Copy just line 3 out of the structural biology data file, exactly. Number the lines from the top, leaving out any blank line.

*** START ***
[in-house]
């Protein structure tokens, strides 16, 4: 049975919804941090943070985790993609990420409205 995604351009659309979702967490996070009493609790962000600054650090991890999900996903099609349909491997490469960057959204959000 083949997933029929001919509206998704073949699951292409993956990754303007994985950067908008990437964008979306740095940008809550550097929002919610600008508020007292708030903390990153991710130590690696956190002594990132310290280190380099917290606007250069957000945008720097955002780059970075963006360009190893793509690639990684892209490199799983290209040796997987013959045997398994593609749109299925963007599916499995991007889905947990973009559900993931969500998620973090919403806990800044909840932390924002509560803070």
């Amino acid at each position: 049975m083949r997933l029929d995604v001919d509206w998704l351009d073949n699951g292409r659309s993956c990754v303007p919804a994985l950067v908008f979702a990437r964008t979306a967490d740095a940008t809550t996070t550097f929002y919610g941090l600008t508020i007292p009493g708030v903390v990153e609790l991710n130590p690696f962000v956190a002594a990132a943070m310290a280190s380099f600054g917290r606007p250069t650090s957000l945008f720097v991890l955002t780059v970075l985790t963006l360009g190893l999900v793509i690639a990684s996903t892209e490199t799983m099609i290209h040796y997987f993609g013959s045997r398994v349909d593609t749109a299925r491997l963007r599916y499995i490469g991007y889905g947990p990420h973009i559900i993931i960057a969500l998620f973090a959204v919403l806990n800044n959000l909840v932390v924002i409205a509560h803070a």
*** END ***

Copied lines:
């Amino acid at each position: 049975m083949r997933l029929d995604v001919d509206w998704l351009d073949n699951g292409r659309s993956c990754v303007p919804a994985l950067v908008f979702a990437r964008t979306a967490d740095a940008t809550t996070t550097f929002y919610g941090l600008t508020i007292p009493g708030v903390v990153e609790l991710n130590p690696f962000v956190a002594a990132a943070m310290a280190s380099f600054g917290r606007p250069t650090s957000l945008f720097v991890l955002t780059v970075l985790t963006l360009g190893l999900v793509i690639a990684s996903t892209e490199t799983m099609i290209h040796y997987f993609g013959s045997r398994v349909d593609t749109a299925r491997l963007r599916y499995i490469g991007y889905g947990p990420h973009i559900i993931i960057a969500l998620f973090a959204v919403l806990n800044n959000l909840v932390v924002i409205a509560h803070a």